Hydrogen or batteries for grid storage? A net energy analysis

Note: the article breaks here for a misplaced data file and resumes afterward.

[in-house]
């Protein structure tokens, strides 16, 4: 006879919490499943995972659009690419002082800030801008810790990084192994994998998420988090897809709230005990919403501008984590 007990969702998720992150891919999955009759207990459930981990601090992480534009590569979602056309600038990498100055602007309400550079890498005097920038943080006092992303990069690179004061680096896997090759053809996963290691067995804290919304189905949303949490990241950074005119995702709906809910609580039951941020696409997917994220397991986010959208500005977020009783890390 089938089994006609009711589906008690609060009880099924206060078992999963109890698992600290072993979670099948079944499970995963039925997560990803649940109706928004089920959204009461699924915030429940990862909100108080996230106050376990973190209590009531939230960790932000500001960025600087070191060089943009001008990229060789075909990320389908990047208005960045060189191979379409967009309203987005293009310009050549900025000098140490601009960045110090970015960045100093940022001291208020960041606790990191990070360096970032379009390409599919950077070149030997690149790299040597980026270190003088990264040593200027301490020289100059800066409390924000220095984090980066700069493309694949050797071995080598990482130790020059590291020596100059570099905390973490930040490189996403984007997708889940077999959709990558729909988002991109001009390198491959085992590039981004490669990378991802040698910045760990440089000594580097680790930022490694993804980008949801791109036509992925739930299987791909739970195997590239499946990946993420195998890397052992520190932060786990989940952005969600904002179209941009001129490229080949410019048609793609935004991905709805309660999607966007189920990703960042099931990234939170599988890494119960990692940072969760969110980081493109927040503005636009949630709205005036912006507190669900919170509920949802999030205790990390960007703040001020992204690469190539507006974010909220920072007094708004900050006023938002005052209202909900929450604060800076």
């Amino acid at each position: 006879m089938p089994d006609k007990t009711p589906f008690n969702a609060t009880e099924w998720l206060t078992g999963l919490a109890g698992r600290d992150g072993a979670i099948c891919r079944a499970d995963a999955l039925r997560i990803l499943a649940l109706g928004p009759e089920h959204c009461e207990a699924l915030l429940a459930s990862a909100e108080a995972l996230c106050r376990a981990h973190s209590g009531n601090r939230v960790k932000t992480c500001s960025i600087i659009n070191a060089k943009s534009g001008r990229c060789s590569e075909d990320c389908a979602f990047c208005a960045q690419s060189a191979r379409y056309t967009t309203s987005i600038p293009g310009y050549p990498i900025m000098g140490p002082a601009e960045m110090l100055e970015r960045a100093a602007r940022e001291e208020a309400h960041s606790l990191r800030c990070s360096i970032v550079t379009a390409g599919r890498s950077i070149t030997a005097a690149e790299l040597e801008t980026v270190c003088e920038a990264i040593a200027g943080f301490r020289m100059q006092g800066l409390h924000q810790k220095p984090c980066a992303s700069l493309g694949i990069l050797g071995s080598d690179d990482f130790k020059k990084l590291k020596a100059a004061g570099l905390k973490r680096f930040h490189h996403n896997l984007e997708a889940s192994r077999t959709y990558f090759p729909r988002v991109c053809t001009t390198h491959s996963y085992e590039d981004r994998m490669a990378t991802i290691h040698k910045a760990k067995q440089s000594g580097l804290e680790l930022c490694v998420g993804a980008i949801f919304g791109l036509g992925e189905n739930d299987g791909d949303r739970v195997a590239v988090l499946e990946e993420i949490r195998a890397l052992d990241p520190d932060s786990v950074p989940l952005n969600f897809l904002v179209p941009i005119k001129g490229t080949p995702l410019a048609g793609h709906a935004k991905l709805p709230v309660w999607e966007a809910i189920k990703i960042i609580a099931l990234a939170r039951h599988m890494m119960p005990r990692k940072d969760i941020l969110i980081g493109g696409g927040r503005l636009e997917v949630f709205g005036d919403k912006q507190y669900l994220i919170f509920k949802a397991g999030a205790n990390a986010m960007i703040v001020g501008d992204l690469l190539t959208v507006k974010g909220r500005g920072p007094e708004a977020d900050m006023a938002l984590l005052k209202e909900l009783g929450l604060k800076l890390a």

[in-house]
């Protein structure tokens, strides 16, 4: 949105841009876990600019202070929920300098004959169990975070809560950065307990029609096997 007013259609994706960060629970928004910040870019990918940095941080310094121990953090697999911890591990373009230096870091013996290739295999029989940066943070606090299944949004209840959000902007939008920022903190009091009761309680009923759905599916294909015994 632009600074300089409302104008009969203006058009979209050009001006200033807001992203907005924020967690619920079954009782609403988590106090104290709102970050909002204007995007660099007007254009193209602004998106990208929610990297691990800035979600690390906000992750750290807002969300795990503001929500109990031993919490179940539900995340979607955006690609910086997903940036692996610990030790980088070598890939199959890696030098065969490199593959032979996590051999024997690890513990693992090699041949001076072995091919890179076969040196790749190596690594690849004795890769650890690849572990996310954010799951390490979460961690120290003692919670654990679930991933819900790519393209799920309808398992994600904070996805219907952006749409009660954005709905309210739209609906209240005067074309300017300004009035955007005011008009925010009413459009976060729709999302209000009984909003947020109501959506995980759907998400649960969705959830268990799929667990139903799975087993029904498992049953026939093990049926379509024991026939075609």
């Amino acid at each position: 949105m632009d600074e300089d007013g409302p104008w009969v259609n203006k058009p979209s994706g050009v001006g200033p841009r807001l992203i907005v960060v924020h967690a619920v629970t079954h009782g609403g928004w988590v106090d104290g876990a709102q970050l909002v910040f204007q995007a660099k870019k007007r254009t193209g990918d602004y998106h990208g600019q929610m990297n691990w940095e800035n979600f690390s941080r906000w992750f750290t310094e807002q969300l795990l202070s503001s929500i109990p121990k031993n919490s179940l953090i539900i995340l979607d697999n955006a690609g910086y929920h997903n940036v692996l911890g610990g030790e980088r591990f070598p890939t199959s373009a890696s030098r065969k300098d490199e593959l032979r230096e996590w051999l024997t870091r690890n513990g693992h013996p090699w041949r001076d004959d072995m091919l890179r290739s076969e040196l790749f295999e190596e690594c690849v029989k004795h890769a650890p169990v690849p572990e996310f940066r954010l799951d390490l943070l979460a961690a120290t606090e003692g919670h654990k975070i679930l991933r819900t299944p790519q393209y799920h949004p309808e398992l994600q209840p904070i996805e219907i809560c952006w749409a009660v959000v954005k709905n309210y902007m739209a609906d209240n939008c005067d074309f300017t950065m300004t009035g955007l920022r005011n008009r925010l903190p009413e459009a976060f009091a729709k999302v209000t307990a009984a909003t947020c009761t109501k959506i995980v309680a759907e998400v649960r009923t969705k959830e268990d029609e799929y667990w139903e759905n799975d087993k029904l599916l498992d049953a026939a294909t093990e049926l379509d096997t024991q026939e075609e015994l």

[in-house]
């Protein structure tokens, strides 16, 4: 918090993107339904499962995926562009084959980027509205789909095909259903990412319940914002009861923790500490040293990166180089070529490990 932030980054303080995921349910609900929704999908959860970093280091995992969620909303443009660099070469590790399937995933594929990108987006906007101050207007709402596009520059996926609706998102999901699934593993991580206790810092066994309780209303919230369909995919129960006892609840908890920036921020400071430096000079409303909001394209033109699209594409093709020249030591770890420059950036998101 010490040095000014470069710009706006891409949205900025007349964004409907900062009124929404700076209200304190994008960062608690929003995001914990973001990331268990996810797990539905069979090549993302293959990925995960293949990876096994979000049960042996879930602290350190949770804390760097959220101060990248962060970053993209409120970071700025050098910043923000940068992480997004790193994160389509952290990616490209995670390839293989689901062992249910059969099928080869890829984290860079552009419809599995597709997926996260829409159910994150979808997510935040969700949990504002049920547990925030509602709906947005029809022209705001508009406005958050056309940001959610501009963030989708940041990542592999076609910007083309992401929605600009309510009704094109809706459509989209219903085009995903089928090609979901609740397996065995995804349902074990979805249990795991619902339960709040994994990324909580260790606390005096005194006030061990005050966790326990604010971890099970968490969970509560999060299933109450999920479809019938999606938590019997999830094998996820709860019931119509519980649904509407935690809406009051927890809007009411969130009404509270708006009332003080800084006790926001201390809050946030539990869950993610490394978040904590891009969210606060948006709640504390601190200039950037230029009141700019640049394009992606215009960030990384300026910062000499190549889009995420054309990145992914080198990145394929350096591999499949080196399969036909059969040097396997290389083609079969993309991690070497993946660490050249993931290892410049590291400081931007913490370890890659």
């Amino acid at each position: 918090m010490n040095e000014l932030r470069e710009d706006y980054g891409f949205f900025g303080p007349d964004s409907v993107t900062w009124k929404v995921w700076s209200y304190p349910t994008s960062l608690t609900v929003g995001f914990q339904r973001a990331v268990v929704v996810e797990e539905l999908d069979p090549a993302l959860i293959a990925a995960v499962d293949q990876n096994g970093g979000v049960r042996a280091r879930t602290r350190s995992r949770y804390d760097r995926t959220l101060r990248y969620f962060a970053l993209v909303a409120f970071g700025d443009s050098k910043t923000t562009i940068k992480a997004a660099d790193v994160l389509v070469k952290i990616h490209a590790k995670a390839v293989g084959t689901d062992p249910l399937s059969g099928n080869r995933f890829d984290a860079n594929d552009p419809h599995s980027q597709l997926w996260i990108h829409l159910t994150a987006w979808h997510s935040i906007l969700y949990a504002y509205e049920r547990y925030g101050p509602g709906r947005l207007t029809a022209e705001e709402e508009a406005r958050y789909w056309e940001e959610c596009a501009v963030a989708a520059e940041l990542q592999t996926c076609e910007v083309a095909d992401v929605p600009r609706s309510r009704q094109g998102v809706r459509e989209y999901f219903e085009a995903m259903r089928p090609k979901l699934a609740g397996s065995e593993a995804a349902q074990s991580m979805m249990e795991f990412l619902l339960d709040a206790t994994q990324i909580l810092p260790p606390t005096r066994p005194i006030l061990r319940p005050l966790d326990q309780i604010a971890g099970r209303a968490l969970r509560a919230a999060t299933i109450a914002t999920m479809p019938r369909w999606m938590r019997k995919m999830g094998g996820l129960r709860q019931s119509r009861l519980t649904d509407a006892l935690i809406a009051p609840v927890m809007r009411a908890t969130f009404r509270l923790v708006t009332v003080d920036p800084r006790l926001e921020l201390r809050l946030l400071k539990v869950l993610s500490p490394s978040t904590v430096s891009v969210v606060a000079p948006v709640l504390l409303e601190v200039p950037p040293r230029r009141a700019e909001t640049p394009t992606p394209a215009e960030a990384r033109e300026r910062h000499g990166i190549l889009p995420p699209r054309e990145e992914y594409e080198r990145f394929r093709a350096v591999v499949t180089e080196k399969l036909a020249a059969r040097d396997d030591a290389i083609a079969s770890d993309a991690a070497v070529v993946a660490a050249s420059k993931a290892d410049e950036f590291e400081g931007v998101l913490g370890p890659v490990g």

Energy storage is a promising approach to address the challenge of intermittent generation from renewables on the electric grid. In this work, we evaluate energy storage with a regenerative hydrogen fuel cell (RHFC) using net energy analysis. We examine the most widely installed RHFC configuration, containing an alkaline water electrolyzer and a PEM fuel cell. To compare RHFC's to other storage technologies, we use two energy return ratios: the electrical energy stored on invested (ESOIe) ratio (the ratio of electrical energy returned by the device over its lifetime to the electrical-equivalent energy required to build the device) and the overall energy efficiency (the ratio of electrical energy returned by the device over its lifetime to total lifetime electrical-equivalent energy input into the system). In our reference scenario, the RHFC system has an ESOIe ratio of 59, more favorable than the best battery technology available today (Li-ion, ESOIe = 35). (In the reference scenario RHFC, the alkaline electrolyzer is 70% efficient and has a stack lifetime of 100000 h; the PEM fuel cell is 47% efficient and has a stack lifetime of 10000 h; and the round-trip efficiency is 30%.) The ESOIe ratio of storage in hydrogen exceeds that of batteries because of the low energy cost of the materials required to store compressed hydrogen, and the high energy cost of the materials required to store electric charge in a battery. However, the low round-trip efficiency of a RHFC energy storage system results in very high energy costs during operation, and a much lower overall energy efficiency than lithium ion batteries (0.30 for RHFC, vs. 0.83 for lithium ion batteries). RHFC's represent an attractive investment of manufacturing energy to provide storage. On the other hand, their round-trip efficiency must improve dramatically before they can offer the same overall energy efficiency as batteries, which have round-trip efficiencies of 75–90%. One application of energy storage that illustrates the tradeoff between these different aspects of energy performance is capturing overgeneration (spilled power) for later use during times of peak output from renewables. We quantify the relative energetic benefit of adding different types of energy storage to a renewable generating facility using [EROI]grid. Even with 30% round-trip efficiency, RHFC storage achieves the same [EROI]grid as batteries when storing overgeneration from wind turbines, because its high ESOIe ratio and the high EROI of wind generation offset the low round-trip efficiency.